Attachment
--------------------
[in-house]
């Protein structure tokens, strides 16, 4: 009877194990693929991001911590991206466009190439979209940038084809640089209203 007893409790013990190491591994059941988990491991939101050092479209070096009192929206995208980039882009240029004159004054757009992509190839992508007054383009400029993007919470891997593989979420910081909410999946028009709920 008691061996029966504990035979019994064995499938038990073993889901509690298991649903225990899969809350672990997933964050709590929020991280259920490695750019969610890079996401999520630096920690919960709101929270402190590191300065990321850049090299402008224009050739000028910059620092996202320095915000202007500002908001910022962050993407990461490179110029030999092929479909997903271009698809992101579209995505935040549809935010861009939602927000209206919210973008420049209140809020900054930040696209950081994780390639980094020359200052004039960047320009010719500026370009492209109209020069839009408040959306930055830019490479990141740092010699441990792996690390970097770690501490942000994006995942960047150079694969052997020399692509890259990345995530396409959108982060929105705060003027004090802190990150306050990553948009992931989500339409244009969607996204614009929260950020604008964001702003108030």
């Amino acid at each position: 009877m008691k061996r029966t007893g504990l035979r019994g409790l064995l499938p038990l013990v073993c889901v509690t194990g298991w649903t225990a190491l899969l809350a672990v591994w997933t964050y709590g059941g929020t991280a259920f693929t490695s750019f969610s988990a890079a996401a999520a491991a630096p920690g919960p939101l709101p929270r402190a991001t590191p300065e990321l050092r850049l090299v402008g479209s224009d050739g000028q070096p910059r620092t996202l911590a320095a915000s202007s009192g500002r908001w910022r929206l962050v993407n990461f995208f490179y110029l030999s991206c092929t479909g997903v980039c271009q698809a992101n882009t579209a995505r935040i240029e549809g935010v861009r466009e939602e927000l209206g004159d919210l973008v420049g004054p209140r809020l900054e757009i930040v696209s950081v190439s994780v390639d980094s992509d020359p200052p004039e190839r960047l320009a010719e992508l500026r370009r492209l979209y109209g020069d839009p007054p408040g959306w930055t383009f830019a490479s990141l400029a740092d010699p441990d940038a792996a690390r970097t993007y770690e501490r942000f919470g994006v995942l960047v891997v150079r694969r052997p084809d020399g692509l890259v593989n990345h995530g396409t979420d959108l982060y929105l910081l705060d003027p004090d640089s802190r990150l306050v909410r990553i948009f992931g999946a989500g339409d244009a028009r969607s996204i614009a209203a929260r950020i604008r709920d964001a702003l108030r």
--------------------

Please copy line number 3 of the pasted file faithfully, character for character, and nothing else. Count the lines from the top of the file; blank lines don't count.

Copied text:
């Amino acid at each position: 009877m008691k061996r029966t007893g504990l035979r019994g409790l064995l499938p038990l013990v073993c889901v509690t194990g298991w649903t225990a190491l899969l809350a672990v591994w997933t964050y709590g059941g929020t991280a259920f693929t490695s750019f969610s988990a890079a996401a999520a491991a630096p920690g919960p939101l709101p929270r402190a991001t590191p300065e990321l050092r850049l090299v402008g479209s224009d050739g000028q070096p910059r620092t996202l911590a320095a915000s202007s009192g500002r908001w910022r929206l962050v993407n990461f995208f490179y110029l030999s991206c092929t479909g997903v980039c271009q698809a992101n882009t579209a995505r935040i240029e549809g935010v861009r466009e939602e927000l209206g004159d919210l973008v420049g004054p209140r809020l900054e757009i930040v696209s950081v190439s994780v390639d980094s992509d020359p200052p004039e190839r960047l320009a010719e992508l500026r370009r492209l979209y109209g020069d839009p007054p408040g959306w930055t383009f830019a490479s990141l400029a740092d010699p441990d940038a792996a690390r970097t993007y770690e501490r942000f919470g994006v995942l960047v891997v150079r694969r052997p084809d020399g692509l890259v593989n990345h995530g396409t979420d959108l982060y929105l910081l705060d003027p004090d640089s802190r990150l306050v909410r990553i948009f992931g999946a989500g339409d244009a028009r969607s996204i614009a209203a929260r950020i604008r709920d964001a702003l108030r």